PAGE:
Open Access. Powered by Scholars. Published by Universities.®

Law Commons

Open Access. Powered by Scholars. Published by Universities.®

Articles 91 - 112 of 112

Full-Text Articles in Law

Legislative Formality, Administrative Rationality, Harold H. Bruff Jan 1984

Legislative Formality, Administrative Rationality, Harold H. Bruff

Articles

No abstract provided.


Discrimination Bans Demonstrate Approaching Maturity Of Employment Law, Theodore J. St. Antoine Jan 1984

Discrimination Bans Demonstrate Approaching Maturity Of Employment Law, Theodore J. St. Antoine

Articles

The pervasive message of this symposium sponsored by the Labor Relations Law Section, whether or not intended by the individual authors, is that American employment law is moving beyond adolescence and may be approaching maturity.


Legal Barriers To Worker Participation In Management Decision Making, Theodore J. St. Antoine Jan 1984

Legal Barriers To Worker Participation In Management Decision Making, Theodore J. St. Antoine

Articles

Collective bargaining lies at the heart of the union-management relationship. It is the end and purpose of the whole effort to protect employees against reprisals when they form an organization to represent them in dealing with their employers. Collective bargaining is grounded in the belief that industrial strife will be checked, and the workers' lot bettered, if workers are given an effective voice in determining the conditions of their employment. My thesis is that federal law, even while placing the force of government behind collective bargaining, has so artificially confined its scope that the process has been seriously impeded from ...


The Forest Service: A Call For A Return To First Principles, Charles F. Wilkinson Jan 1984

The Forest Service: A Call For A Return To First Principles, Charles F. Wilkinson

Articles

No abstract provided.


The Bildisco Case And The Congressional Response, James J. White Jan 1984

The Bildisco Case And The Congressional Response, James J. White

Articles

Section 365 of the Bankruptcy Reform Act authorizes one in bankruptcy to "assume or reject any executory contract ...of the debtor." The most frequent use of the section arises when a lessee goes into Chapter 11 and decides either to reject its real estate lease with its lessor or, if the lease is at a favorable rental rate, to assume it and assign it to another. A less frequent but more controversial use of section 365 is to reject one's collective bargaining agreement with his employees.


The Recent Erosion Of The Secured Creditor's Rights Through Cases, Rules And Statutory Changes In Bankruptcy Law, James J. White Jan 1983

The Recent Erosion Of The Secured Creditor's Rights Through Cases, Rules And Statutory Changes In Bankruptcy Law, James J. White

Articles

One can view the law of creditors' rights as a series of cyclesin which alternatively the rights of the creditor and then those of the debtor are in ascendancy. Looking back through Americanlegislative history, one sees both the state legislatures and the Congress intervening on behalf of debtors in a variety of ways onmany occasions. An early example of such intervention was the enactment, particularly in the Midwest and West, of generous exemption laws that removed a variety of property beyond the reach of general creditors. A second example is the enactment of usury laws, which continue to be a ...


The Regulation Of Labor Unions, Theodore J. St. Antoine Jan 1982

The Regulation Of Labor Unions, Theodore J. St. Antoine

Articles

This year completes exactly a half century in the federalization and codification of American labor law. Before that the regulation of both the internal affairs and external relations of labor organizations was left largely to the individual states, usually through the application of common or nonstatutory law by the courts. One major exception was the railroad industry, whose patent importance to interstate commerce made it an acceptable subject for federal legislation like the Railway Labor Act.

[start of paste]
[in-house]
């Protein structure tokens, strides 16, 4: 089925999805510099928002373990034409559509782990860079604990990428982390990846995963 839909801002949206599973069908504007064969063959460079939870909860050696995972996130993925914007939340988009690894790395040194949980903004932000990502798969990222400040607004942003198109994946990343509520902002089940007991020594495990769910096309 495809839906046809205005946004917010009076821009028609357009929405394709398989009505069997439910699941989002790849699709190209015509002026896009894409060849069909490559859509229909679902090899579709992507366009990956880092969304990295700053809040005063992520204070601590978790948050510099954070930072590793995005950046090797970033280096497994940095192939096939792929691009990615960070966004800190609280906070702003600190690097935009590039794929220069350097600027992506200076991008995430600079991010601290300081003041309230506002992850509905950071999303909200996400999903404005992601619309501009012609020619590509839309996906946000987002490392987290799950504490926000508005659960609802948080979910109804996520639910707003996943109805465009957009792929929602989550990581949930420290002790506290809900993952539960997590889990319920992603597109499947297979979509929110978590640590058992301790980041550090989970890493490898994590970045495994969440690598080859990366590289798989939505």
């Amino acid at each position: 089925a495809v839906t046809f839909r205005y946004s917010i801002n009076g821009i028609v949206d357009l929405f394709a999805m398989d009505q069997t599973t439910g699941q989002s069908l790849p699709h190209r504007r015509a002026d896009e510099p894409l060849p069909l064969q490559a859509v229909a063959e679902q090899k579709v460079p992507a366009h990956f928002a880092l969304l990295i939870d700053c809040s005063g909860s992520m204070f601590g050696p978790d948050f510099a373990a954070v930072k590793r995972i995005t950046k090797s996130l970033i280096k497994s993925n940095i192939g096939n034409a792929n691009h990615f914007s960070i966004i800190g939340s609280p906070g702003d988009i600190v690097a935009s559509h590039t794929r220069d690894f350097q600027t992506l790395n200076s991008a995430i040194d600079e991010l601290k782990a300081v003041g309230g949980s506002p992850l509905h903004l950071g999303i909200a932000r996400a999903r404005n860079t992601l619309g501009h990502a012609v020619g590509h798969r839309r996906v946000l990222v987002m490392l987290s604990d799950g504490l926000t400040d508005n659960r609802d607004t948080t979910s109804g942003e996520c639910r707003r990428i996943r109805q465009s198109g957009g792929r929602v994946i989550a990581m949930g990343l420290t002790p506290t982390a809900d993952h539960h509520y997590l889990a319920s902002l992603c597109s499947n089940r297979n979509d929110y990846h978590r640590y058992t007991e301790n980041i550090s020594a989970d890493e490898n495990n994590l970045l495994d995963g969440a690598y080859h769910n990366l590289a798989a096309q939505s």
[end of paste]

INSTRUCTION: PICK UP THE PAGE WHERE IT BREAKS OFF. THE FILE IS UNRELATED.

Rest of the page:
The Field Of Public Land Law: Some Connecting Threads And Future Directions, Charles F. Wilkinson Jan 1980

The Field Of Public Land Law: Some Connecting Threads And Future Directions, Charles F. Wilkinson

Articles

No abstract provided.


Log-Rolling And Judicial Review, Michael J. Waggoner Jan 1980

Log-Rolling And Judicial Review, Michael J. Waggoner

Articles

No abstract provided.


National Labor Policy: Reflections And Distortions Of Social Justice, Theodore J. St. Antoine Jan 1980

National Labor Policy: Reflections And Distortions Of Social Justice, Theodore J. St. Antoine

Articles

The impulse behind much of American labor law is profoundly moral. The sufferings and indignities inflicted on working men, women, and even children as the industrial revolution enveloped the western world during the nineteenth and early twentieth centuries led many thoughtful observers to focus their attention on what was commonly called the "social question." Certain issues have been treated almost as if they posed questions of good and evil, when all they actually presented were problems of finding a proper balance of power between labor and management. This article shall develop these themes in several specific contexts.


Accelerated Depreciation—Tax Expenditure Or Proper Allowance For Measuring Net Income?, Douglas A. Kahn Jan 1979

Accelerated Depreciation—Tax Expenditure Or Proper Allowance For Measuring Net Income?, Douglas A. Kahn

Articles

Since the 1950s, it has become fashionable to attack various provisions of the Internal Revenue Code by calling them "subsidies" rather than "proper" means of measuring taxable income. These "subsidies" through Code provisions have come to be referred to as "tax expenditures," a term coined by Professor Stanley Surrey in a speech he made as Assistant Secretary of the Treasury for Tax Policy on November 15, 1967. In that speech, Professor Surrey stated that our tax system often deliberately departs "from accepted concepts of net income," so that by granting exemptions, deductions, and credits that are not appropriate to an ...


Presidential Power And Administrative Rulemaking, Harold H. Bruff Jan 1979

Presidential Power And Administrative Rulemaking, Harold H. Bruff

Articles

No abstract provided.